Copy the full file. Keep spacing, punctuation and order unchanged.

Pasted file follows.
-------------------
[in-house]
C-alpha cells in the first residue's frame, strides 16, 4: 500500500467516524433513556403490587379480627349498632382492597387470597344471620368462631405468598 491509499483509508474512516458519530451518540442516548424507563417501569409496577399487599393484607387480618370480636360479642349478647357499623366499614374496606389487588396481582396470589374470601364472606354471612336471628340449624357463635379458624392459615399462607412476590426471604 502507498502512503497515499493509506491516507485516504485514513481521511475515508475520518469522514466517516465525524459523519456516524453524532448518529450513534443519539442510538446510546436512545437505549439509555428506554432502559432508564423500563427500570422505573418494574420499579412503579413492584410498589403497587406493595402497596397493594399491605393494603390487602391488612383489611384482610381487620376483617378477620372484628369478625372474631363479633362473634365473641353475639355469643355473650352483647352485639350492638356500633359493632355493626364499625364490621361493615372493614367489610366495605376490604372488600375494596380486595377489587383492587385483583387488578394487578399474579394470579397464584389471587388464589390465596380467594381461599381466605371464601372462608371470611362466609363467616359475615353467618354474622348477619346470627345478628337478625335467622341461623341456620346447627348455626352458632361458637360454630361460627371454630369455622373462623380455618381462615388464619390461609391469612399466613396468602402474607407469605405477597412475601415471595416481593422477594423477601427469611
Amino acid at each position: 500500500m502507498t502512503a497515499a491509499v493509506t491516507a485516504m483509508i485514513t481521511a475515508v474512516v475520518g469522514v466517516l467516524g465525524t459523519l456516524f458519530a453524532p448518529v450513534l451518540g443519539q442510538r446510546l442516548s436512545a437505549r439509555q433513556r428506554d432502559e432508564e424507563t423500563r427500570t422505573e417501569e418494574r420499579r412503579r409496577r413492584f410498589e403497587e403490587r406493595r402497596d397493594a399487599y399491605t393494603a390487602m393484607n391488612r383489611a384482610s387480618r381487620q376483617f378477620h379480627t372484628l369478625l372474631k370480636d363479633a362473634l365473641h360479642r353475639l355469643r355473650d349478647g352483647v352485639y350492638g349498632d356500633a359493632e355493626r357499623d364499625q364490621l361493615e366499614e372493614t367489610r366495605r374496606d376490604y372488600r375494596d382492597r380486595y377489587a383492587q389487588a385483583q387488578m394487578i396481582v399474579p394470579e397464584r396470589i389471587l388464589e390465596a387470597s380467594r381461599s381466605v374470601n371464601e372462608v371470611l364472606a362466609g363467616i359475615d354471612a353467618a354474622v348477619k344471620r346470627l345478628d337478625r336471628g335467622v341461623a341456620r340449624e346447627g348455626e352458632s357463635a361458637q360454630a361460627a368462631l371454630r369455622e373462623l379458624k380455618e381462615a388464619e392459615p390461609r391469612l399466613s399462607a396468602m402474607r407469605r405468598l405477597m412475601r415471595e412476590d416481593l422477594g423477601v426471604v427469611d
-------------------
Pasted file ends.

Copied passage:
[in-house]
C-alpha cells in the first residue's frame, strides 16, 4: 500500500467516524433513556403490587379480627349498632382492597387470597344471620368462631405468598 491509499483509508474512516458519530451518540442516548424507563417501569409496577399487599393484607387480618370480636360479642349478647357499623366499614374496606389487588396481582396470589374470601364472606354471612336471628340449624357463635379458624392459615399462607412476590426471604 502507498502512503497515499493509506491516507485516504485514513481521511475515508475520518469522514466517516465525524459523519456516524453524532448518529450513534443519539442510538446510546436512545437505549439509555428506554432502559432508564423500563427500570422505573418494574420499579412503579413492584410498589403497587406493595402497596397493594399491605393494603390487602391488612383489611384482610381487620376483617378477620372484628369478625372474631363479633362473634365473641353475639355469643355473650352483647352485639350492638356500633359493632355493626364499625364490621361493615372493614367489610366495605376490604372488600375494596380486595377489587383492587385483583387488578394487578399474579394470579397464584389471587388464589390465596380467594381461599381466605371464601372462608371470611362466609363467616359475615353467618354474622348477619346470627345478628337478625335467622341461623341456620346447627348455626352458632361458637360454630361460627371454630369455622373462623380455618381462615388464619390461609391469612399466613396468602402474607407469605405477597412475601415471595416481593422477594423477601427469611
Amino acid at each position: 500500500m502507498t502512503a497515499a491509499v493509506t491516507a485516504m483509508i485514513t481521511a475515508v474512516v475520518g469522514v466517516l467516524g465525524t459523519l456516524f458519530a453524532p448518529v450513534l451518540g443519539q442510538r446510546l442516548s436512545a437505549r439509555q433513556r428506554d432502559e432508564e424507563t423500563r427500570t422505573e417501569e418494574r420499579r412503579r409496577r413492584f410498589e403497587e403490587r406493595r402497596d397493594a399487599y399491605t393494603a390487602m393484607n391488612r383489611a384482610s387480618r381487620q376483617f378477620h379480627t372484628l369478625l372474631k370480636d363479633a362473634l365473641h360479642r353475639l355469643r355473650d349478647g352483647v352485639y350492638g349498632d356500633a359493632e355493626r357499623d364499625q364490621l361493615e366499614e372493614t367489610r366495605r374496606d376490604y372488600r375494596d382492597r380486595y377489587a383492587q389487588a385483583q387488578m394487578i396481582v399474579p394470579e397464584r396470589i389471587l388464589e390465596a387470597s380467594r381461599s381466605v374470601n371464601e372462608v371470611l364472606a362466609g363467616i359475615d354471612a353467618a354474622v348477619k344471620r346470627l345478628d337478625r336471628g335467622v341461623a341456620r340449624e346447627g348455626e352458632s357463635a361458637q360454630a361460627a368462631l371454630r369455622e373462623l379458624k380455618e381462615a388464619e392459615p390461609r391469612l399466613s399462607a396468602m402474607r407469605r405468598l405477597m412475601r415471595e412476590d416481593l422477594g423477601v426471604v427469611d